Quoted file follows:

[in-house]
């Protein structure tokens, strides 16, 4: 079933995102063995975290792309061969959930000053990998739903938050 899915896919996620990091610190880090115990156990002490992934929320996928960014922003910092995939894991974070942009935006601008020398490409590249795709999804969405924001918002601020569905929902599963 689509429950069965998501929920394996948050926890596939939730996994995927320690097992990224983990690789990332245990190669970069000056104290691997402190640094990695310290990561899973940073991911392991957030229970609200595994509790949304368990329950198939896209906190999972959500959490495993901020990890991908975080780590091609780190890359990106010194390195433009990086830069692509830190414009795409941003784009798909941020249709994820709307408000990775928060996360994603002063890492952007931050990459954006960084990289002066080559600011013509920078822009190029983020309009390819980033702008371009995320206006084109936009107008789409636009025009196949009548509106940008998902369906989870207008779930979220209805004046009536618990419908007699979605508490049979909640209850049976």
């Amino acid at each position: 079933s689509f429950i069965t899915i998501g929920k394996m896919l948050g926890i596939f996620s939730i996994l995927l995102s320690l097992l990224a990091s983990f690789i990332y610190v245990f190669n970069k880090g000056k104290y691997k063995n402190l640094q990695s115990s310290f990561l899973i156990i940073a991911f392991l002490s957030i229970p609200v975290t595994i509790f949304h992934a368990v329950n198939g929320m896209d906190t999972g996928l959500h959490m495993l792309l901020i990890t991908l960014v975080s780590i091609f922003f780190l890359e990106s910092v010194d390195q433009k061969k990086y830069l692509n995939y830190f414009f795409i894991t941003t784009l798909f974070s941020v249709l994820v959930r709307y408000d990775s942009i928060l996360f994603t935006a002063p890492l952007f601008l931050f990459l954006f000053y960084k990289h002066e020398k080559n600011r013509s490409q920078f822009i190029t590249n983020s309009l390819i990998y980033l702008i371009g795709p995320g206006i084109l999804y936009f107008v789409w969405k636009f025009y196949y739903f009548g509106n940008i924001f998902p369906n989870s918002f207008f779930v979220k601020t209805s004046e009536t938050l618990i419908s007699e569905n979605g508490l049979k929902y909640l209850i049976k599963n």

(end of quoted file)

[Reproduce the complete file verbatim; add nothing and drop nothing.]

[in-house]
């Protein structure tokens, strides 16, 4: 079933995102063995975290792309061969959930000053990998739903938050 899915896919996620990091610190880090115990156990002490992934929320996928960014922003910092995939894991974070942009935006601008020398490409590249795709999804969405924001918002601020569905929902599963 689509429950069965998501929920394996948050926890596939939730996994995927320690097992990224983990690789990332245990190669970069000056104290691997402190640094990695310290990561899973940073991911392991957030229970609200595994509790949304368990329950198939896209906190999972959500959490495993901020990890991908975080780590091609780190890359990106010194390195433009990086830069692509830190414009795409941003784009798909941020249709994820709307408000990775928060996360994603002063890492952007931050990459954006960084990289002066080559600011013509920078822009190029983020309009390819980033702008371009995320206006084109936009107008789409636009025009196949009548509106940008998902369906989870207008779930979220209805004046009536618990419908007699979605508490049979909640209850049976």
């Amino acid at each position: 079933s689509f429950i069965t899915i998501g929920k394996m896919l948050g926890i596939f996620s939730i996994l995927l995102s320690l097992l990224a990091s983990f690789i990332y610190v245990f190669n970069k880090g000056k104290y691997k063995n402190l640094q990695s115990s310290f990561l899973i156990i940073a991911f392991l002490s957030i229970p609200v975290t595994i509790f949304h992934a368990v329950n198939g929320m896209d906190t999972g996928l959500h959490m495993l792309l901020i990890t991908l960014v975080s780590i091609f922003f780190l890359e990106s910092v010194d390195q433009k061969k990086y830069l692509n995939y830190f414009f795409i894991t941003t784009l798909f974070s941020v249709l994820v959930r709307y408000d990775s942009i928060l996360f994603t935006a002063p890492l952007f601008l931050f990459l954006f000053y960084k990289h002066e020398k080559n600011r013509s490409q920078f822009i190029t590249n983020s309009l390819i990998y980033l702008i371009g795709p995320g206006i084109l999804y936009f107008v789409w969405k636009f025009y196949y739903f009548g509106n940008i924001f998902p369906n989870s918002f207008f779930v979220k601020t209805s004046e009536t938050l618990i419908s007699e569905n979605g508490l049979k929902y909640l209850i049976k599963n």